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Association between changes in body composition and the increasing prevalence of fatty liver in Japanese men

Authors


Dr Yasushi Imamura, Department of Internal Medicine, Kagoshima Kouseiren Hospital, 22-25 Tenpozan-cho, Kagoshima 890-0064, Japan. Email: kou.hsp.imamura@ks-ja.or.jp

Abstract

Aim:  Prevalence of fatty liver is increasing. In this study, to elucidate the factor that contributes most to recent increases in prevalence of fatty liver, we determined the independent predictors for the onset of fatty liver and compared these predictors between 2000 and 2005.

Methods:  Japanese persons, aged 30–74 years, who participated in regular health checks at Kagoshima Kouseiren Medical Health Care Center (10 336 persons in 2000 and 11 011 persons in 2005) were enrolled in the study. Diagnosis of fatty liver was performed by ultrasonography. Body fat percentage (BFP) was determined using a bipedal bioimpedance instrument.

Results:  The prevalence of fatty liver has increased between 2000 and 2005 in men (33.3 vs 38.5% in 2000 vs 2005, respectively, P < 0.0001), but not in women (21.3 vs 21.0%, P = 0.8101). Logistic regression analysis revealed that both body mass index (BMI) and BFP are independent predictors of fatty liver in both men and women. BMI did not change in either men (23.4 ± 2.9 vs 23.8 ± 3.0 kg/m2, P = 0.0528) or women (22.8 ± 3.1 vs 22.8 ± 3.3 kg/m2, P = 0.9862) during the survey period. In contrast, BFP increased in men (20.6 ± 4.7 vs 22.3 ± 5.0 kg/m2, P = 0.0003), but not in women (27.4 ± 5.5 vs 28.4 ± 5.9 kg/m2, P = 0.3993). There was no significant change in triglycerides and glucose levels.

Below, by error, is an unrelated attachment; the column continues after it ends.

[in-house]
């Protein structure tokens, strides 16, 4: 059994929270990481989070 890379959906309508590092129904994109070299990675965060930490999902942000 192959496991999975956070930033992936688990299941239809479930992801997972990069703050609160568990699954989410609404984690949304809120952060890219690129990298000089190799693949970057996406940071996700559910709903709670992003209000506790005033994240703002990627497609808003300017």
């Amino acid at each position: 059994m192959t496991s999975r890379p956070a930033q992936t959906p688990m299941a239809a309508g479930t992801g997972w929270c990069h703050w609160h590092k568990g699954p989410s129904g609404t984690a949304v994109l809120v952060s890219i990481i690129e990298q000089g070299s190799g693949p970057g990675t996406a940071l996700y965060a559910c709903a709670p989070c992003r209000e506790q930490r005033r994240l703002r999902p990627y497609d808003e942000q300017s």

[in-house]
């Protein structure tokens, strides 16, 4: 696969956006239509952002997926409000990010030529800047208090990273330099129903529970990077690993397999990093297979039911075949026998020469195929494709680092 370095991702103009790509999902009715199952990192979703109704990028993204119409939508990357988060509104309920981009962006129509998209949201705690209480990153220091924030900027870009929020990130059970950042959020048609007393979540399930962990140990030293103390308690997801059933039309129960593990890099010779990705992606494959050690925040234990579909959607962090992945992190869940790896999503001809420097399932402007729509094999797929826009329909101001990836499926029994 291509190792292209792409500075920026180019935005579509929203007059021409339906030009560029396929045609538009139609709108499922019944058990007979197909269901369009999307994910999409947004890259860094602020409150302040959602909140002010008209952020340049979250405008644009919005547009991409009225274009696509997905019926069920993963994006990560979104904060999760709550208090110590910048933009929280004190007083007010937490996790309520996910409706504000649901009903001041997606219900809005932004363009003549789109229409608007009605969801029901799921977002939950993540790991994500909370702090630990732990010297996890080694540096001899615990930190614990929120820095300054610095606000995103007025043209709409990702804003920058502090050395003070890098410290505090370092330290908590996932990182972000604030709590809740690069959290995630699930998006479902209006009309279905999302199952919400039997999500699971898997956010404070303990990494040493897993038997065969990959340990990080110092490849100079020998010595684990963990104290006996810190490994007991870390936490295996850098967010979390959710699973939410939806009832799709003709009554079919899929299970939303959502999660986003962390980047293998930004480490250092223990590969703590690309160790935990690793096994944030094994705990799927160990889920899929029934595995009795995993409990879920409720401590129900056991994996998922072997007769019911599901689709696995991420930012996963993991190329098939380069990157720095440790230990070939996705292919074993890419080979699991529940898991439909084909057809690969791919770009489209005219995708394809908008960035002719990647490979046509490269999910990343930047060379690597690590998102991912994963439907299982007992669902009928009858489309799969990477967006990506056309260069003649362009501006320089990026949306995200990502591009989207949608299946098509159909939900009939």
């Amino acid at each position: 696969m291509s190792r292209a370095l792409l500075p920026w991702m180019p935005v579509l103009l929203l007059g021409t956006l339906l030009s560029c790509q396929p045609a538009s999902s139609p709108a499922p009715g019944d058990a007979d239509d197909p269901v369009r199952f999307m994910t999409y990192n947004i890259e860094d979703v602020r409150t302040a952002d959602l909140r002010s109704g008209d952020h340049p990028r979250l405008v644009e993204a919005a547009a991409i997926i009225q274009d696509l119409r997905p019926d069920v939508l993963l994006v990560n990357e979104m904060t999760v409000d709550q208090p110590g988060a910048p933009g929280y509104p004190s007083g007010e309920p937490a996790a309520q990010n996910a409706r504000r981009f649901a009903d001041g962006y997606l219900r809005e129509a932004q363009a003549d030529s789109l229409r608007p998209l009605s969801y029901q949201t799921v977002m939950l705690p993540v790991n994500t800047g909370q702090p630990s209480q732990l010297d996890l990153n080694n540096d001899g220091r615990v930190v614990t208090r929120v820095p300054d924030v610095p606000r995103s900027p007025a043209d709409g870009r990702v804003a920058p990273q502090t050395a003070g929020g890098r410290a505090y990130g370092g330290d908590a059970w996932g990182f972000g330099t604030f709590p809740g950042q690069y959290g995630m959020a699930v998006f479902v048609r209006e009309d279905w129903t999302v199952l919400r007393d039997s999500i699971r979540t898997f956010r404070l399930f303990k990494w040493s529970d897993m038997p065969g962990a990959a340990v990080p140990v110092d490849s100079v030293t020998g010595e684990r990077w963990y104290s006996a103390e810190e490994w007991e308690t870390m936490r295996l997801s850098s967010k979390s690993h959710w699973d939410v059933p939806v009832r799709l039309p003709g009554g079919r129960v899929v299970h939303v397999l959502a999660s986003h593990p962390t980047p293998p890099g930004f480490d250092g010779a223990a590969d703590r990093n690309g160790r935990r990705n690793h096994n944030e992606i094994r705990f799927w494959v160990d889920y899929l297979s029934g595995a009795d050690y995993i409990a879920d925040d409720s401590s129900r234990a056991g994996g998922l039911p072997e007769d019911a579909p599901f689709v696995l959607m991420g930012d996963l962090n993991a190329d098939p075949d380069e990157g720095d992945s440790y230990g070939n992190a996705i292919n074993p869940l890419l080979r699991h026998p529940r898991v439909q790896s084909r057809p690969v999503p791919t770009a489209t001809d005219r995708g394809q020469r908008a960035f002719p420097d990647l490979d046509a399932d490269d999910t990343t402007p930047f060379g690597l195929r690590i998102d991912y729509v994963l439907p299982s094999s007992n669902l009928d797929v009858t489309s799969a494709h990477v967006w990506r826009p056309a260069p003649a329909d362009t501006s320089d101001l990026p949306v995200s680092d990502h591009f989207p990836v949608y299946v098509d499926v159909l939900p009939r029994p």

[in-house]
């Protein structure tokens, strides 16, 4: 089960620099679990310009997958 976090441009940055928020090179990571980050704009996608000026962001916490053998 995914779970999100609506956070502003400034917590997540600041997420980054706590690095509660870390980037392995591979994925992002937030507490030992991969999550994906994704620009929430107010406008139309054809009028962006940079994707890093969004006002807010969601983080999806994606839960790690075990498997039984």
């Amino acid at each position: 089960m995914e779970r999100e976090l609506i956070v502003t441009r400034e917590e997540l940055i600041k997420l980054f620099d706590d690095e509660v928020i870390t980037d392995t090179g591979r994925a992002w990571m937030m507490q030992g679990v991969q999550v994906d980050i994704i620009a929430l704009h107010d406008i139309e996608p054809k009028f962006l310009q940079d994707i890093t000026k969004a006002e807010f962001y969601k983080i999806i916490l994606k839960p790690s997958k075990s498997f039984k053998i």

Conclusion:  These results suggest that altered body composition, particularly increased BFP without an increase in BMI, has developed in men and is strongly associated with the increasing prevalence of fatty live amongst Japanese men.

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